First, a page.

The impact of this damage is restricted to Alexandria. Residents in Glen Robertson are not impacted, as they are on a separate system.
Thanks to the generosity of our community, the Canadian Cancer Society in SDG & Prescott Russell has raised over $35,000 in its April Daffodil Campaign.
“On any given day, more than 560 people will be diagnosed with cancer. That’s why we are always looking for new ways to prevent cancer, find it early and treat it more successfully. We know that fundraising enables change and we are grateful to our community for playing such a big part in advancing the cancer cause through their generosity," said Allison St-Jean, Community Fundraising Specialist.
Volunteers are gearing up for Relay For Life June 7 at the Maxville Fairgrounds. To sign up, visit www.relayforlife.ca/maxville or call 613-932-1283.
"We have this sword over our heads," Upper Canada District School Board chairman John McAllister says referring to a huge debt that has prompted the board to issue redundancy notices have been issued to about 100 teachers.
He reiterates that the notices do not necessarily mean all 100 will lose their jobs.
The board is faced with a $5.2 million transportation deficit and a $54 per student reduction in its grants that are based on enrolment.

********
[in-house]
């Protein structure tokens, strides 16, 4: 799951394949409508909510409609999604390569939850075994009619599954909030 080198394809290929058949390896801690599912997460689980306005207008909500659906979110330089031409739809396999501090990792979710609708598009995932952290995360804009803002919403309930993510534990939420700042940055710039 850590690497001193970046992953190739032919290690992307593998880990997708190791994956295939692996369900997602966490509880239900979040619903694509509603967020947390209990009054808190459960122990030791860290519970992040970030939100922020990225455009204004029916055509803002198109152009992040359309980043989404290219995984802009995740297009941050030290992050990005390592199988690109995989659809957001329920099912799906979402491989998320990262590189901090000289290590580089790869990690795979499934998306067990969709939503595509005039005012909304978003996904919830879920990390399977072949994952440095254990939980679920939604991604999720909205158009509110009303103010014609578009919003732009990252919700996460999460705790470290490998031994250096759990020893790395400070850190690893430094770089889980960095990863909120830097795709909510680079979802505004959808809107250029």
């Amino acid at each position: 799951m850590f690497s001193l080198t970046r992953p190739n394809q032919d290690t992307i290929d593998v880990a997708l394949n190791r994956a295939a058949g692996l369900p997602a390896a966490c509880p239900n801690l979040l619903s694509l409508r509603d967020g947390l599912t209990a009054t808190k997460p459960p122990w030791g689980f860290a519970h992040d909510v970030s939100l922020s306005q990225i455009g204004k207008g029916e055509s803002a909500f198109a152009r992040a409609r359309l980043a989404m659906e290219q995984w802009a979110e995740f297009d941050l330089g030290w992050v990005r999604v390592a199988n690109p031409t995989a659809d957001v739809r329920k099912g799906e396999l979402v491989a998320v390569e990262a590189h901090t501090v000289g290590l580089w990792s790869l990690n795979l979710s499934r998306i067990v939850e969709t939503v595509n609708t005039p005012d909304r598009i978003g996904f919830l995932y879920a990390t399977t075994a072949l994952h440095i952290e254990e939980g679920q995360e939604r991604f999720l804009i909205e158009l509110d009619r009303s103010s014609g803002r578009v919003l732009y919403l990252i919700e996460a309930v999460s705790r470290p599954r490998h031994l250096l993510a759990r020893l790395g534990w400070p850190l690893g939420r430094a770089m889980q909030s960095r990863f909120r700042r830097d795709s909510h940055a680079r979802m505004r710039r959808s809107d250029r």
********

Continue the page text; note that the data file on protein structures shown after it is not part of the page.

Mr. McAllister also emphasized that “Our schools will be staffed in September and we will welcome students to a new year of learning.”
The Ontario Provincial Police is seeking the public's help in identifying a man whose body was found in the Ottawa River, off Division Road, in Wendover.
The man is 50 to 75 years of age, between 165 to 182 cm (5'3" to 5'9") in height and approximately 167 pounds. He had a small amount of grey/brown hair at the back and facial hair described as short (stubble or unshaven) grey bread. The man's teeth were well-cared for, with visible fillings.
Anyone who can assist in identifying this person is asked to contact the OPP at 1-888-310-1122.
The Eastern Ontario Health Unit’s Board of Health has issued a Position Statement laying out its concerns about the Ford government’s aggressive plan to restructure public health, warning that it could have significant long and short-term impacts on the local community.